Ken Robinson & Grant Wiggins – Can you assess creativity?
On Assessing Creativity – Yes you can, and yes you should!
” The naysayers are quick to say that you cannot measure creative thinking. This is silly… We can and do measure anything: critical and creative thinking, wine quality, doctors, meals, athletic potential, etc. More to the point, we recognize creative thinking immediately when we see it – much more so, then, say “organization” in writing (which is a far more abstract idea that creative thinking) or “effective collaboration.” Grant Wiggins
Click here to read more from Grant Wiggins and see his rubric for assessing creativity here.
“Creativity fosters deeper learning, builds confidence and creates a student ready for college and career. However, many teachers don’t know how to implement the teaching and assessment of creativity in their classrooms. While we may have the tools to teach and assess content, creativity is another matter, especially if we want to be intentional about teaching it as a 21st-century skill. In a PBL project, some teachers focus on just one skill, while others focus on many. Here are some strategies educators can use tomorrow to get started teaching and assessing creativity — just one more highly necessary skill in that 21st-century toolkit.”
Read more from Grant Wiggins on assessing creativity here.
Ken Robinson: Can you assess creativity?
‘To be creative is not an abstraction…to be creative you have to be doing something.” Sir Ken Robinson
This five minute clip may convince you – creativity can be assessed. Sir Ken Robinson asks us to consider assessing creativity as a process not an event, looking for originality and value. Watch this video to find out more.
Creativity is King
“Recently NY Times freelance writer, Laura Pappano, wrote an article on a change in education slowly beginning to take hold across the United States: creativity as an educational discipline.
Traditional thought, as the article elaborates, is that creative ideas come only with “a bit of magic”. One must have a stroke of genius to have a truly unique idea. However, the idea of creativity as an educational discipline advances the thought that innovative ideas don’t come to only those with extraordinary skill or a divine blessing. The new approach says creative brilliance can be learned through a series of teachable techniques.
By placing yourself in situations that push you beyond your normal environment, thinking patterns, and social response, you are pushing your brain to find different paths to problem solving. Academic programs across America are implementing courses such as “Creativity, Innovation, and Change“ and “Failure 101” in order to teach students a method of creating that involves increased creative inputs and outlets, clearly identifying the problem , quick and repetitive failures, and testing societal boundaries without fear.
Guinean youth are up against two very powerful social and systemic constructs that tear down creative thought: the education system and the negligible amount of successful examples. The Guinean academic system is based on the old rote memorization system, repeating information taught for the past several decades, leaving very little room for critical thinking, much less creativity, in teaching or learning styles. With a very uneven distribution of wealth and an exorbitant unemployment rate, Guinean youth are prone to thinking that success, or creative/successful ideas, only comes to those at the very top of the spectrum by divine chance.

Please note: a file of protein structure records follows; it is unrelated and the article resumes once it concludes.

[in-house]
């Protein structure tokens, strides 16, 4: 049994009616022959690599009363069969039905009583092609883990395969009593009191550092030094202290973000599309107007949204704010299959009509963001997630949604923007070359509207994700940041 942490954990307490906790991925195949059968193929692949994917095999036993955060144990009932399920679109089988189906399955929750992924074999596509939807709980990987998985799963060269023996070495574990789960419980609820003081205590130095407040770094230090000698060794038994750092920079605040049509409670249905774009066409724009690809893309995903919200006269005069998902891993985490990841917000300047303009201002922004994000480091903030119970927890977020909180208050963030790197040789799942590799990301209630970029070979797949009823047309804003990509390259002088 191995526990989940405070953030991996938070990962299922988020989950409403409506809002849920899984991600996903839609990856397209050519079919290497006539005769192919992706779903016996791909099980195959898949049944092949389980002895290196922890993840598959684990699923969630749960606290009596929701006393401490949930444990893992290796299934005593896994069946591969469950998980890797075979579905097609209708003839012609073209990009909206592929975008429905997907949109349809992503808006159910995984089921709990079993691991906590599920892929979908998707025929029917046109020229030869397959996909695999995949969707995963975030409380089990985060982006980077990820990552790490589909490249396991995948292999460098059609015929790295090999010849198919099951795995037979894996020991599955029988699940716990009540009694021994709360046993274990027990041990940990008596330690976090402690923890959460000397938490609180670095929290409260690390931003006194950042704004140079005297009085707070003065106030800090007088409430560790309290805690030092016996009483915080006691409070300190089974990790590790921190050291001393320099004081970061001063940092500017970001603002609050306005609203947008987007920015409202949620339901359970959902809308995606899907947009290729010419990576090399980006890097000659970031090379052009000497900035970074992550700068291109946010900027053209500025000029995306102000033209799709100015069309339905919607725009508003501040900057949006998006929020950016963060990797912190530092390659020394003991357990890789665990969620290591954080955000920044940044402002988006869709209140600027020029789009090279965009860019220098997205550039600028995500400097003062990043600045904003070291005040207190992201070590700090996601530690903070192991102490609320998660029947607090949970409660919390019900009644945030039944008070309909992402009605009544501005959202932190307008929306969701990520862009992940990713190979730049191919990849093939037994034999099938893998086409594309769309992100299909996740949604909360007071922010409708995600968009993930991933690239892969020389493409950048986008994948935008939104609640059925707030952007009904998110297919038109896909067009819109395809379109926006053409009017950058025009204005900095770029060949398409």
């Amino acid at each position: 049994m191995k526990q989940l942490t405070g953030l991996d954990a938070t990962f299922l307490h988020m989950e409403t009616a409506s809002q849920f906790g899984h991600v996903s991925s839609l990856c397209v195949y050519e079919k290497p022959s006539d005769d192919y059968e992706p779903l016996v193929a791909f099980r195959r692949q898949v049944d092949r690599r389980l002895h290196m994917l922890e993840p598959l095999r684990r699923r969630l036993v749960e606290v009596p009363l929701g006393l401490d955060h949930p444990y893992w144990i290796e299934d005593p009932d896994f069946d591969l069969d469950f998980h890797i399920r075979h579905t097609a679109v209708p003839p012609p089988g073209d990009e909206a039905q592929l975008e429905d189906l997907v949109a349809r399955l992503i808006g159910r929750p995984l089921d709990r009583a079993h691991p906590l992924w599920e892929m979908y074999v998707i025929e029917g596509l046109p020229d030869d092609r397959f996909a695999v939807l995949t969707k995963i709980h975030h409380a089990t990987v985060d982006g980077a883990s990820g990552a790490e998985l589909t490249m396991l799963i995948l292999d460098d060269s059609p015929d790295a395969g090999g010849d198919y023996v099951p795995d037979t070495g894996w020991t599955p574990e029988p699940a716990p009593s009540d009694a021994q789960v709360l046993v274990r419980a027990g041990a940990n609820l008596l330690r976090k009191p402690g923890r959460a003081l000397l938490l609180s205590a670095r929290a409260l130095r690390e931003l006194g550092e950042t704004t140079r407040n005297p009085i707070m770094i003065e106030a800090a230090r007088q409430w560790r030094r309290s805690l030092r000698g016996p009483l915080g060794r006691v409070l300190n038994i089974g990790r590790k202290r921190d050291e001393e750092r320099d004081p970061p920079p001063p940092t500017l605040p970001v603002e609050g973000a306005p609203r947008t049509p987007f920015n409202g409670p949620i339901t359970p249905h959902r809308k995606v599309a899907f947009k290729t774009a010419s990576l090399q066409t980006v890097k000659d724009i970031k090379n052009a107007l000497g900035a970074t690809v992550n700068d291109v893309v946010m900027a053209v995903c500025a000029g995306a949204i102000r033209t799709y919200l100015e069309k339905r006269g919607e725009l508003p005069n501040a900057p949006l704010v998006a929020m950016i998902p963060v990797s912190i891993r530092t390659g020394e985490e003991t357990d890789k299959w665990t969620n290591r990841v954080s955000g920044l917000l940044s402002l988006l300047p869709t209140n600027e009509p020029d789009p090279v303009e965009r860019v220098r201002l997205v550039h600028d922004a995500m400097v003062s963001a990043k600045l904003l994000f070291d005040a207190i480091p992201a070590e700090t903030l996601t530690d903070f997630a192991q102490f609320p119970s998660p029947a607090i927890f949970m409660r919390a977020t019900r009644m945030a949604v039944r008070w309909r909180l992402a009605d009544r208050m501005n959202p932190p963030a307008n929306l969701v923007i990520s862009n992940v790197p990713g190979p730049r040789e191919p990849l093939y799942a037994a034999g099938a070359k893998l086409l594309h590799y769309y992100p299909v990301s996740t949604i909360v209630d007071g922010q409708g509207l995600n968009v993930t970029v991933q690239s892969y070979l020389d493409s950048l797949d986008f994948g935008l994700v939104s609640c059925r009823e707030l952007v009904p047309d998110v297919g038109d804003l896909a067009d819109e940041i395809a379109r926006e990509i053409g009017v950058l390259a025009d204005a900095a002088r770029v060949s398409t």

Dare to Innovate seeks to rupture these decades old mindsets by teaching Guinean youth creativity through prototyping, breaking social constructs through socially awkward and creative games, and allowing for different modes of thought and creative expression through using varying forms of presentation and participant response. Dare to Innovate seeks to place its participants in an environment where they are bombarded by so many thought provoking questions, creative activities, and interesting solutions to common problems that the only outcome is innovation. In giving Guinean youth the opportunity to create, we seek to show our participants that innovative business ideas don’t come to those with the best education, with the most money, or with the most influence, but that creativity and innovation is a skill available to all those that dare to engage in doing something different.
One activity University of Pennsylvania professor, Dr. Matson uses in his course on failure is to tell his students to do something socially abnormal and watch the consequences. The idea is to feel the embarrassment of “failure” in order to “examine what in culture is preventing you from starting something new or different.” Around the world we are all following the status quo to remain within the lines. Dare to Innovate is a study in what in Guinean culture is preventing our youth from doing something different and creating programming to coax Guinean youth to break through all that is holding them back.
And in doing so, we have seen how only one week of creative coursework can begin to undo the effects of decades of Guinean education and social constructs to create innovative social entrepreneurs. Proving indeed that creativity can be taught.”
Click here to read the entire article from Wiatta Thomas, Dare to Innovate Board Member.
See other Ken Robinson – creativity clips here.
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